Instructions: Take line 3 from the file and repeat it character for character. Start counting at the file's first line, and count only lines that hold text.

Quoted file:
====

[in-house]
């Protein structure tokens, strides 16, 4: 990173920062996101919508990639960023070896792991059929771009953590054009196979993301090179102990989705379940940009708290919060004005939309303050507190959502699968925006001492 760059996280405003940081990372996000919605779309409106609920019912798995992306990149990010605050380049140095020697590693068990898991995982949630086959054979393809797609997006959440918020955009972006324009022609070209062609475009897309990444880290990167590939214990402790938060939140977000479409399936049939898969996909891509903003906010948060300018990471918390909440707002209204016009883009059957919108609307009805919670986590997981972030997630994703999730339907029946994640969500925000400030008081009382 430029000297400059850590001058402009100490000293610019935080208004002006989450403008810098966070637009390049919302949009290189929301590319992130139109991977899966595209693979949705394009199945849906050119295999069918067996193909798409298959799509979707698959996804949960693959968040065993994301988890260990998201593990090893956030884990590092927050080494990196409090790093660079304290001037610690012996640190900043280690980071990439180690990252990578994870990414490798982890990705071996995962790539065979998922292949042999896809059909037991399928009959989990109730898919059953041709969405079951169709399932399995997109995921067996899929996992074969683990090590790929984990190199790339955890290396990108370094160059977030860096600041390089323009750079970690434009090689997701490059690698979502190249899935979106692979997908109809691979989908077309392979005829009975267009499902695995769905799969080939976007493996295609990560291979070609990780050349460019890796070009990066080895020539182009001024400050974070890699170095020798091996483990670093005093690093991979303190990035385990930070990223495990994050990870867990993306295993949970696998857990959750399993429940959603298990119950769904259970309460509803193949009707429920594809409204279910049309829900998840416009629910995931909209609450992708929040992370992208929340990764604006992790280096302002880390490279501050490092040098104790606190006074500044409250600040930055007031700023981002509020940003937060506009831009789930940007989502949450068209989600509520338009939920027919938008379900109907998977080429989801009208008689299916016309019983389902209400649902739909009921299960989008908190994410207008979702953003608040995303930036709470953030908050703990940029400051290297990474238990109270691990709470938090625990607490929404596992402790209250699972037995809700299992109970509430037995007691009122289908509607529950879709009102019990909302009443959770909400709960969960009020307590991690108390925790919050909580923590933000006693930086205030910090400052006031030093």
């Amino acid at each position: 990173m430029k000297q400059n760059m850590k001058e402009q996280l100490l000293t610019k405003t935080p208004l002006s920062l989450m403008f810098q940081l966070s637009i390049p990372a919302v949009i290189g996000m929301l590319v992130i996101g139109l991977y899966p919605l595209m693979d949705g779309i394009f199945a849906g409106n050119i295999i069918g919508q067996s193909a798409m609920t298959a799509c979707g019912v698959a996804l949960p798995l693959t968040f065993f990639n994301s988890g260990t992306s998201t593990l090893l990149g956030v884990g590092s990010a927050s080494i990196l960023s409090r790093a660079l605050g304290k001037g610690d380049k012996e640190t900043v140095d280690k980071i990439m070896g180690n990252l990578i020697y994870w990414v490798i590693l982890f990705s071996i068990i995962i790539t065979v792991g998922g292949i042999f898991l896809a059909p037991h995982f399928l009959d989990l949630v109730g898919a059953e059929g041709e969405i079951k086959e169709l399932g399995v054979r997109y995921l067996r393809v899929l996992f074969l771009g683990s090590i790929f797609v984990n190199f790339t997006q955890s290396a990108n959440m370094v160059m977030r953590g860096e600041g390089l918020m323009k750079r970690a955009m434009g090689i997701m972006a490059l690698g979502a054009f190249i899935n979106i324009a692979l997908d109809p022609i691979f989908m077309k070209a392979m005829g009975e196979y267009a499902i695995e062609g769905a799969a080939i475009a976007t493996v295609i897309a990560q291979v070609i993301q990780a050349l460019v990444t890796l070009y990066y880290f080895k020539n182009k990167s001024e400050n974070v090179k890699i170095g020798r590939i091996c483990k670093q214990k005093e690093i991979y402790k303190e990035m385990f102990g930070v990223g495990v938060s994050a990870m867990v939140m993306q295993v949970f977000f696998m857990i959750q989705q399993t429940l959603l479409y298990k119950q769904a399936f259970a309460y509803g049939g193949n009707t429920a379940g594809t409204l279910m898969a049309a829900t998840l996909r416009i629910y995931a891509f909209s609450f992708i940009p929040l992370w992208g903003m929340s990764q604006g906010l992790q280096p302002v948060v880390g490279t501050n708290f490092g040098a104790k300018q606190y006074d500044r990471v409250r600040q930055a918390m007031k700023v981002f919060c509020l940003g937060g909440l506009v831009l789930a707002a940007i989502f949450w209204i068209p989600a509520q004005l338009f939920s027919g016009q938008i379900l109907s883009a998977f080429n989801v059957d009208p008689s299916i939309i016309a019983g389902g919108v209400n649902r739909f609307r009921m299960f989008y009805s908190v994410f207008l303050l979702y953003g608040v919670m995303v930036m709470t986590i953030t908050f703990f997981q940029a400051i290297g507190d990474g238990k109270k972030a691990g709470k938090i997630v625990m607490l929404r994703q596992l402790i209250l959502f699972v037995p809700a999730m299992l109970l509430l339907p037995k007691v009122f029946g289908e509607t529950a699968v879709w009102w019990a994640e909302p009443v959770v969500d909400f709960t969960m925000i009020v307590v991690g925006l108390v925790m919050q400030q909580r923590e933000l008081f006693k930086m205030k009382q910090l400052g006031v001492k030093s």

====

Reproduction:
């Amino acid at each position: 990173m430029k000297q400059n760059m850590k001058e402009q996280l100490l000293t610019k405003t935080p208004l002006s920062l989450m403008f810098q940081l966070s637009i390049p990372a919302v949009i290189g996000m929301l590319v992130i996101g139109l991977y899966p919605l595209m693979d949705g779309i394009f199945a849906g409106n050119i295999i069918g919508q067996s193909a798409m609920t298959a799509c979707g019912v698959a996804l949960p798995l693959t968040f065993f990639n994301s988890g260990t992306s998201t593990l090893l990149g956030v884990g590092s990010a927050s080494i990196l960023s409090r790093a660079l605050g304290k001037g610690d380049k012996e640190t900043v140095d280690k980071i990439m070896g180690n990252l990578i020697y994870w990414v490798i590693l982890f990705s071996i068990i995962i790539t065979v792991g998922g292949i042999f898991l896809a059909p037991h995982f399928l009959d989990l949630v109730g898919a059953e059929g041709e969405i079951k086959e169709l399932g399995v054979r997109y995921l067996r393809v899929l996992f074969l771009g683990s090590i790929f797609v984990n190199f790339t997006q955890s290396a990108n959440m370094v160059m977030r953590g860096e600041g390089l918020m323009k750079r970690a955009m434009g090689i997701m972006a490059l690698g979502a054009f190249i899935n979106i324009a692979l997908d109809p022609i691979f989908m077309k070209a392979m005829g009975e196979y267009a499902i695995e062609g769905a799969a080939i475009a976007t493996v295609i897309a990560q291979v070609i993301q990780a050349l460019v990444t890796l070009y990066y880290f080895k020539n182009k990167s001024e400050n974070v090179k890699i170095g020798r590939i091996c483990k670093q214990k005093e690093i991979y402790k303190e990035m385990f102990g930070v990223g495990v938060s994050a990870m867990v939140m993306q295993v949970f977000f696998m857990i959750q989705q399993t429940l959603l479409y298990k119950q769904a399936f259970a309460y509803g049939g193949n009707t429920a379940g594809t409204l279910m898969a049309a829900t998840l996909r416009i629910y995931a891509f909209s609450f992708i940009p929040l992370w992208g903003m929340s990764q604006g906010l992790q280096p302002v948060v880390g490279t501050n708290f490092g040098a104790k300018q606190y006074d500044r990471v409250r600040q930055a918390m007031k700023v981002f919060c509020l940003g937060g909440l506009v831009l789930a707002a940007i989502f949450w209204i068209p989600a509520q004005l338009f939920s027919g016009q938008i379900l109907s883009a998977f080429n989801v059957d009208p008689s299916i939309i016309a019983g389902g919108v209400n649902r739909f609307r009921m299960f989008y009805s908190v994410f207008l303050l979702y953003g608040v919670m995303v930036m709470t986590i953030t908050f703990f997981q940029a400051i290297g507190d990474g238990k109270k972030a691990g709470k938090i997630v625990m607490l929404r994703q596992l402790i209250l959502f699972v037995p809700a999730m299992l109970l509430l339907p037995k007691v009122f029946g289908e509607t529950a699968v879709w009102w019990a994640e909302p009443v959770v969500d909400f709960t969960m925000i009020v307590v991690g925006l108390v925790m919050q400030q909580r923590e933000l008081f006693k930086m205030k009382q910090l400052g006031v001492k030093s």